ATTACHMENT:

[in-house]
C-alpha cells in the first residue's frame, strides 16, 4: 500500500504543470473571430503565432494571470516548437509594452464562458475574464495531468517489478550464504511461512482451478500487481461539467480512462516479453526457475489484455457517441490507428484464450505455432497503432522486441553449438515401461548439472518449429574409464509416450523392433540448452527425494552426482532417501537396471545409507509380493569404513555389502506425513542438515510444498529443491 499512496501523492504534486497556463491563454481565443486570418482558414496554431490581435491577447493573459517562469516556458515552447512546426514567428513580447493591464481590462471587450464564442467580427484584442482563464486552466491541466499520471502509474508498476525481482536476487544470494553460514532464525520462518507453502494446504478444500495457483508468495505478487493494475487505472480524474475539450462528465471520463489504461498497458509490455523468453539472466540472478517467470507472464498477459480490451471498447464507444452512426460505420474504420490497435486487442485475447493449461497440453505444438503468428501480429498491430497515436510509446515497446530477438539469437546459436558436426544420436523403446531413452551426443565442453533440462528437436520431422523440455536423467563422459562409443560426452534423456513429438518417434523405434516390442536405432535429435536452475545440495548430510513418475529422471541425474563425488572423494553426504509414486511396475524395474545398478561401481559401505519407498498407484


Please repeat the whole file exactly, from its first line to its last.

[in-house]
C-alpha cells in the first residue's frame, strides 16, 4: 500500500504543470473571430503565432494571470516548437509594452464562458475574464495531468517489478550464504511461512482451478500487481461539467480512462516479453526457475489484455457517441490507428484464450505455432497503432522486441553449438515401461548439472518449429574409464509416450523392433540448452527425494552426482532417501537396471545409507509380493569404513555389502506425513542438515510444498529443491 499512496501523492504534486497556463491563454481565443486570418482558414496554431490581435491577447493573459517562469516556458515552447512546426514567428513580447493591464481590462471587450464564442467580427484584442482563464486552466491541466499520471502509474508498476525481482536476487544470494553460514532464525520462518507453502494446504478444500495457483508468495505478487493494475487505472480524474475539450462528465471520463489504461498497458509490455523468453539472466540472478517467470507472464498477459480490451471498447464507444452512426460505420474504420490497435486487442485475447493449461497440453505444438503468428501480429498491430497515436510509446515497446530477438539469437546459436558436426544420436523403446531413452551426443565442453533440462528437436520431422523440455536423467563422459562409443560426452534423456513429438518417434523405434516390442536405432535429435536452475545440495548430510513418475529422471541425474563425488572423494553426504509414486511396475524395474545398478561401481559401505519407498498407484